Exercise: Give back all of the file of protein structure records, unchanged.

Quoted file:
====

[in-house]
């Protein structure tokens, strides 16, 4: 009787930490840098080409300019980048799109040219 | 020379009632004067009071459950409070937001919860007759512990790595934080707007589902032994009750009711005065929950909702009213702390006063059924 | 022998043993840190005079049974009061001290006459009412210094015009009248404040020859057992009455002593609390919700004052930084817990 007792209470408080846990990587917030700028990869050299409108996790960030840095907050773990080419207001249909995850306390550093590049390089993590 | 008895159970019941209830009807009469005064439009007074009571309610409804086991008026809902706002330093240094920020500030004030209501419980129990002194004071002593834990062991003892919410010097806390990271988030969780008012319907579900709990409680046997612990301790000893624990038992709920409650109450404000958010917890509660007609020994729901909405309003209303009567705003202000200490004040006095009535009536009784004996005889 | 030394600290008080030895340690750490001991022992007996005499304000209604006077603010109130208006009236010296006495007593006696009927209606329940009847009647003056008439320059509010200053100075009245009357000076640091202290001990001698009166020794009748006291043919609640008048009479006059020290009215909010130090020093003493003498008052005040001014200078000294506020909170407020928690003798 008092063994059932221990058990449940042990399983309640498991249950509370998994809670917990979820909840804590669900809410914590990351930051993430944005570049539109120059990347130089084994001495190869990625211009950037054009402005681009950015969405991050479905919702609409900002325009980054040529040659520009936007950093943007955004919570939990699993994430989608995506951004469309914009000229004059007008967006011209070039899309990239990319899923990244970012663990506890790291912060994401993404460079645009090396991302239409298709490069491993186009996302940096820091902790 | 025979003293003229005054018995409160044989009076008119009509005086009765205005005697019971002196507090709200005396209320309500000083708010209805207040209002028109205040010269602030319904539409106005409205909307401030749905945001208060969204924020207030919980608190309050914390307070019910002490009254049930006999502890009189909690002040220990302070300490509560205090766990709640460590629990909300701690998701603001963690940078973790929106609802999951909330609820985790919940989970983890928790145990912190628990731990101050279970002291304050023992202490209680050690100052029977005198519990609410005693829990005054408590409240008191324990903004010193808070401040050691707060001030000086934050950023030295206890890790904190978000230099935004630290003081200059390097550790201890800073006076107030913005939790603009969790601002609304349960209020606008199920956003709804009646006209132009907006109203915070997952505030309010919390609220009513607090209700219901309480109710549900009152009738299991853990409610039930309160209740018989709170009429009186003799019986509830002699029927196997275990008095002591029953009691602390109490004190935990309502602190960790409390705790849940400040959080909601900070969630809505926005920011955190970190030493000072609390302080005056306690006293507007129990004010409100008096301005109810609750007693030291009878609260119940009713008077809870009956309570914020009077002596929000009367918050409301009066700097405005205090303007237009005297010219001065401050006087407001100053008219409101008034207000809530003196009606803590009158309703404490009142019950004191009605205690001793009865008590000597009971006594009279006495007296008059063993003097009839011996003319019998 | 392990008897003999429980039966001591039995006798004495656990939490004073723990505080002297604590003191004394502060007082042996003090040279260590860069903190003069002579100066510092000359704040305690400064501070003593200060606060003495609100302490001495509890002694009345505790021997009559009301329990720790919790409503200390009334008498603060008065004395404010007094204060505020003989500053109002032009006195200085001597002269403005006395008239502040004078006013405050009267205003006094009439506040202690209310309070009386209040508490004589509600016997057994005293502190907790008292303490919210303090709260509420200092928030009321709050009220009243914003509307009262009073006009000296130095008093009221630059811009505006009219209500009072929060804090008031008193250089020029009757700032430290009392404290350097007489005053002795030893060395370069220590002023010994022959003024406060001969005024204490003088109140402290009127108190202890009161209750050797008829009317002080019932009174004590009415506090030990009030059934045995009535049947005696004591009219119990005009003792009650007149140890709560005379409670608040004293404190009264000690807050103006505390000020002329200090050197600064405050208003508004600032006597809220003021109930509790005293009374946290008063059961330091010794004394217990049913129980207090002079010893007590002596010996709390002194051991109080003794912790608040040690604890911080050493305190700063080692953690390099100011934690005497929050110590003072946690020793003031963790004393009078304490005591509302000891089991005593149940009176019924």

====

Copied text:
[in-house]
């Protein structure tokens, strides 16, 4: 009787930490840098080409300019980048799109040219 | 020379009632004067009071459950409070937001919860007759512990790595934080707007589902032994009750009711005065929950909702009213702390006063059924 | 022998043993840190005079049974009061001290006459009412210094015009009248404040020859057992009455002593609390919700004052930084817990 007792209470408080846990990587917030700028990869050299409108996790960030840095907050773990080419207001249909995850306390550093590049390089993590 | 008895159970019941209830009807009469005064439009007074009571309610409804086991008026809902706002330093240094920020500030004030209501419980129990002194004071002593834990062991003892919410010097806390990271988030969780008012319907579900709990409680046997612990301790000893624990038992709920409650109450404000958010917890509660007609020994729901909405309003209303009567705003202000200490004040006095009535009536009784004996005889 | 030394600290008080030895340690750490001991022992007996005499304000209604006077603010109130208006009236010296006495007593006696009927209606329940009847009647003056008439320059509010200053100075009245009357000076640091202290001990001698009166020794009748006291043919609640008048009479006059020290009215909010130090020093003493003498008052005040001014200078000294506020909170407020928690003798 008092063994059932221990058990449940042990399983309640498991249950509370998994809670917990979820909840804590669900809410914590990351930051993430944005570049539109120059990347130089084994001495190869990625211009950037054009402005681009950015969405991050479905919702609409900002325009980054040529040659520009936007950093943007955004919570939990699993994430989608995506951004469309914009000229004059007008967006011209070039899309990239990319899923990244970012663990506890790291912060994401993404460079645009090396991302239409298709490069491993186009996302940096820091902790 | 025979003293003229005054018995409160044989009076008119009509005086009765205005005697019971002196507090709200005396209320309500000083708010209805207040209002028109205040010269602030319904539409106005409205909307401030749905945001208060969204924020207030919980608190309050914390307070019910002490009254049930006999502890009189909690002040220990302070300490509560205090766990709640460590629990909300701690998701603001963690940078973790929106609802999951909330609820985790919940989970983890928790145990912190628990731990101050279970002291304050023992202490209680050690100052029977005198519990609410005693829990005054408590409240008191324990903004010193808070401040050691707060001030000086934050950023030295206890890790904190978000230099935004630290003081200059390097550790201890800073006076107030913005939790603009969790601002609304349960209020606008199920956003709804009646006209132009907006109203915070997952505030309010919390609220009513607090209700219901309480109710549900009152009738299991853990409610039930309160209740018989709170009429009186003799019986509830002699029927196997275990008095002591029953009691602390109490004190935990309502602190960790409390705790849940400040959080909601900070969630809505926005920011955190970190030493000072609390302080005056306690006293507007129990004010409100008096301005109810609750007693030291009878609260119940009713008077809870009956309570914020009077002596929000009367918050409301009066700097405005205090303007237009005297010219001065401050006087407001100053008219409101008034207000809530003196009606803590009158309703404490009142019950004191009605205690001793009865008590000597009971006594009279006495007296008059063993003097009839011996003319019998 | 392990008897003999429980039966001591039995006798004495656990939490004073723990505080002297604590003191004394502060007082042996003090040279260590860069903190003069002579100066510092000359704040305690400064501070003593200060606060003495609100302490001495509890002694009345505790021997009559009301329990720790919790409503200390009334008498603060008065004395404010007094204060505020003989500053109002032009006195200085001597002269403005006395008239502040004078006013405050009267205003006094009439506040202690209310309070009386209040508490004589509600016997057994005293502190907790008292303490919210303090709260509420200092928030009321709050009220009243914003509307009262009073006009000296130095008093009221630059811009505006009219209500009072929060804090008031008193250089020029009757700032430290009392404290350097007489005053002795030893060395370069220590002023010994022959003024406060001969005024204490003088109140402290009127108190202890009161209750050797008829009317002080019932009174004590009415506090030990009030059934045995009535049947005696004591009219119990005009003792009650007149140890709560005379409670608040004293404190009264000690807050103006505390000020002329200090050197600064405050208003508004600032006597809220003021109930509790005293009374946290008063059961330091010794004394217990049913129980207090002079010893007590002596010996709390002194051991109080003794912790608040040690604890911080050493305190700063080692953690390099100011934690005497929050110590003072946690020793003031963790004393009078304490005591509302000891089991005593149940009176019924």